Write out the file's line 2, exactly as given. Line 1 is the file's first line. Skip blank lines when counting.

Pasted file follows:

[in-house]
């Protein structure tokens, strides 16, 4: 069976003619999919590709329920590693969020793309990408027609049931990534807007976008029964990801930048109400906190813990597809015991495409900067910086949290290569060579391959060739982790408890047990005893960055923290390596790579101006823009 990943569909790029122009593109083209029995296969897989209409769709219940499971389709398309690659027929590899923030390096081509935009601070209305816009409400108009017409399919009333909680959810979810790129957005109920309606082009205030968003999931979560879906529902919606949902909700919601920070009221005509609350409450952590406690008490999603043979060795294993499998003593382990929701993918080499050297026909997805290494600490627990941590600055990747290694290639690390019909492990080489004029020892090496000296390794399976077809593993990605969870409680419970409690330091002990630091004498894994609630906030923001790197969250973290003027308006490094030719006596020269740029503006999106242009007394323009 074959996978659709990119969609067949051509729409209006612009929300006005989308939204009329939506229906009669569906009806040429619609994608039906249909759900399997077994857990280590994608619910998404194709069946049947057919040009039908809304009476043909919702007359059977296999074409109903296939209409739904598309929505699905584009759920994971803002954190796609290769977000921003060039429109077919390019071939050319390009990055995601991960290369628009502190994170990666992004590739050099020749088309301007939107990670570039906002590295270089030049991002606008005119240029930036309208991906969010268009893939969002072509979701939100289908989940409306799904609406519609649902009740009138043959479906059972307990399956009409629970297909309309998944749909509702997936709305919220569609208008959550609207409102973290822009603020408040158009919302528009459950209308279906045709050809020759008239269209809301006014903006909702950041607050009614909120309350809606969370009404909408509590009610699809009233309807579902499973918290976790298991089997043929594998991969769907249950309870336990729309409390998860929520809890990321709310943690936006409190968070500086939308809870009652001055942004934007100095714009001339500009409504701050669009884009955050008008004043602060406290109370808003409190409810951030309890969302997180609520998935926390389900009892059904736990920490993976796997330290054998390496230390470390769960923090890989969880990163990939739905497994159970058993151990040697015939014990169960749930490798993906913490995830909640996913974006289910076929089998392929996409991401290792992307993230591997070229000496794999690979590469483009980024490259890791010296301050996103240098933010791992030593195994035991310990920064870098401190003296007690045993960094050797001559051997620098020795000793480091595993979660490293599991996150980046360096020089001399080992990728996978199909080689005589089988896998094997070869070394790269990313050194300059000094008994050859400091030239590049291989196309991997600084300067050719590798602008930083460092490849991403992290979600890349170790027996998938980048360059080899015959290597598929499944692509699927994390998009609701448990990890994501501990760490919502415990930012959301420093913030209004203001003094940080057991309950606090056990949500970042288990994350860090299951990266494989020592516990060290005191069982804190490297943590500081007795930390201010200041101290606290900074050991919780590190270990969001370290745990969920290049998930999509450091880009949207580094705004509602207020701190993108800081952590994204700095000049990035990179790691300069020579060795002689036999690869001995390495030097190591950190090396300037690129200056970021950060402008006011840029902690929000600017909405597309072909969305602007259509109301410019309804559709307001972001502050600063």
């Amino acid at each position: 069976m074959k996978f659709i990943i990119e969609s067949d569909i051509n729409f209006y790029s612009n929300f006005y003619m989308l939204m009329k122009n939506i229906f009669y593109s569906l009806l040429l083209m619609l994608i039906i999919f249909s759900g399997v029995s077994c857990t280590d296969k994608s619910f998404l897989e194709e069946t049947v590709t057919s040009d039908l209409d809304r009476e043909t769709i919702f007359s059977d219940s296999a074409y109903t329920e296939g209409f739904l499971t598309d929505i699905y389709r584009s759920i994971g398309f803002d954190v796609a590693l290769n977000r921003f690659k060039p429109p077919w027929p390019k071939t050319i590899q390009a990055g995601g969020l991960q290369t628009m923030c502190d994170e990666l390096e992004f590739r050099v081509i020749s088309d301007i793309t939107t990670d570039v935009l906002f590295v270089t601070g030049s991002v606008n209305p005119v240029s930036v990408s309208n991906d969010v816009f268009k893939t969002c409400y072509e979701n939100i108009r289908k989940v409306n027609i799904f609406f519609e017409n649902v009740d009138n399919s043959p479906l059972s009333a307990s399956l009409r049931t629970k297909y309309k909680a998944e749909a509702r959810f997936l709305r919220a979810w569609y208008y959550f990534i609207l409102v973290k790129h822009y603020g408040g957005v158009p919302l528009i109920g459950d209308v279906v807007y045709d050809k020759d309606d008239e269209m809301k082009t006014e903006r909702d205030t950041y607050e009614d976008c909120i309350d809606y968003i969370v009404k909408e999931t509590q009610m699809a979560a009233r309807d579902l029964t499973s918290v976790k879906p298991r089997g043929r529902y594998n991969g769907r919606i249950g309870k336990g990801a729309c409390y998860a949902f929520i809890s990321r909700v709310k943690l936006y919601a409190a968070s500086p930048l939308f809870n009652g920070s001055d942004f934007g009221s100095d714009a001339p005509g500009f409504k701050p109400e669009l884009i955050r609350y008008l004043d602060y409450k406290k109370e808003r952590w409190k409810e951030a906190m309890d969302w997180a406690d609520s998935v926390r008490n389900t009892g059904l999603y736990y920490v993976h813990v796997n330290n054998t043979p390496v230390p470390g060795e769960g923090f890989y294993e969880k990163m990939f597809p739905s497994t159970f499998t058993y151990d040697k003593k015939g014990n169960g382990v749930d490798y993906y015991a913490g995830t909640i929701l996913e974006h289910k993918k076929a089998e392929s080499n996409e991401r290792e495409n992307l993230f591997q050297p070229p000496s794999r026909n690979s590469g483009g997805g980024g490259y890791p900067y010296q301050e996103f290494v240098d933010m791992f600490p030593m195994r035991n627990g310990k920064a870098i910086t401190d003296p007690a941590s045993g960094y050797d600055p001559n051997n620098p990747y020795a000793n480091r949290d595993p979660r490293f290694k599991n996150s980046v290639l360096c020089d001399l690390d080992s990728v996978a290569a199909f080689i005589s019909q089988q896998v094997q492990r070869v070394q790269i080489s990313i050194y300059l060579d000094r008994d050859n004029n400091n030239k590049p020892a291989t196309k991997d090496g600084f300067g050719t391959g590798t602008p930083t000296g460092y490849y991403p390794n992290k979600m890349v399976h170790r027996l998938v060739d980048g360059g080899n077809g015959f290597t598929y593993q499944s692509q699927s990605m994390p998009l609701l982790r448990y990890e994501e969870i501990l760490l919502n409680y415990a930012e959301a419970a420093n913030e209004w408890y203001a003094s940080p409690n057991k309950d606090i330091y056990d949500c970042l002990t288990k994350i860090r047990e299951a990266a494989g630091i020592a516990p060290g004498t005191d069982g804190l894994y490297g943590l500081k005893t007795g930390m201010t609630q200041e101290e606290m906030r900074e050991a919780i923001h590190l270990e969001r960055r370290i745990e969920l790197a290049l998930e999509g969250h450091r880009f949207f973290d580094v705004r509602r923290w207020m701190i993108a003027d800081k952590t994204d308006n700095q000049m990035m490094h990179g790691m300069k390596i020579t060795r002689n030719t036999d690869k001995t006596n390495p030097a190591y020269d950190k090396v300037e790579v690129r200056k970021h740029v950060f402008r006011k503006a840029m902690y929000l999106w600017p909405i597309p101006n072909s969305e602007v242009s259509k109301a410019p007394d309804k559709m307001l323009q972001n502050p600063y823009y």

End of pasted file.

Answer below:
């Protein structure tokens, strides 16, 4: 069976003619999919590709329920590693969020793309990408027609049931990534807007976008029964990801930048109400906190813990597809015991495409900067910086949290290569060579391959060739982790408890047990005893960055923290390596790579101006823009 990943569909790029122009593109083209029995296969897989209409769709219940499971389709398309690659027929590899923030390096081509935009601070209305816009409400108009017409399919009333909680959810979810790129957005109920309606082009205030968003999931979560879906529902919606949902909700919601920070009221005509609350409450952590406690008490999603043979060795294993499998003593382990929701993918080499050297026909997805290494600490627990941590600055990747290694290639690390019909492990080489004029020892090496000296390794399976077809593993990605969870409680419970409690330091002990630091004498894994609630906030923001790197969250973290003027308006490094030719006596020269740029503006999106242009007394323009 074959996978659709990119969609067949051509729409209006612009929300006005989308939204009329939506229906009669569906009806040429619609994608039906249909759900399997077994857990280590994608619910998404194709069946049947057919040009039908809304009476043909919702007359059977296999074409109903296939209409739904598309929505699905584009759920994971803002954190796609290769977000921003060039429109077919390019071939050319390009990055995601991960290369628009502190994170990666992004590739050099020749088309301007939107990670570039906002590295270089030049991002606008005119240029930036309208991906969010268009893939969002072509979701939100289908989940409306799904609406519609649902009740009138043959479906059972307990399956009409629970297909309309998944749909509702997936709305919220569609208008959550609207409102973290822009603020408040158009919302528009459950209308279906045709050809020759008239269209809301006014903006909702950041607050009614909120309350809606969370009404909408509590009610699809009233309807579902499973918290976790298991089997043929594998991969769907249950309870336990729309409390998860929520809890990321709310943690936006409190968070500086939308809870009652001055942004934007100095714009001339500009409504701050669009884009955050008008004043602060406290109370808003409190409810951030309890969302997180609520998935926390389900009892059904736990920490993976796997330290054998390496230390470390769960923090890989969880990163990939739905497994159970058993151990040697015939014990169960749930490798993906913490995830909640996913974006289910076929089998392929996409991401290792992307993230591997070229000496794999690979590469483009980024490259890791010296301050996103240098933010791992030593195994035991310990920064870098401190003296007690045993960094050797001559051997620098020795000793480091595993979660490293599991996150980046360096020089001399080992990728996978199909080689005589089988896998094997070869070394790269990313050194300059000094008994050859400091030239590049291989196309991997600084300067050719590798602008930083460092490849991403992290979600890349170790027996998938980048360059080899015959290597598929499944692509699927994390998009609701448990990890994501501990760490919502415990930012959301420093913030209004203001003094940080057991309950606090056990949500970042288990994350860090299951990266494989020592516990060290005191069982804190490297943590500081007795930390201010200041101290606290900074050991919780590190270990969001370290745990969920290049998930999509450091880009949207580094705004509602207020701190993108800081952590994204700095000049990035990179790691300069020579060795002689036999690869001995390495030097190591950190090396300037690129200056970021950060402008006011840029902690929000600017909405597309072909969305602007259509109301410019309804559709307001972001502050600063």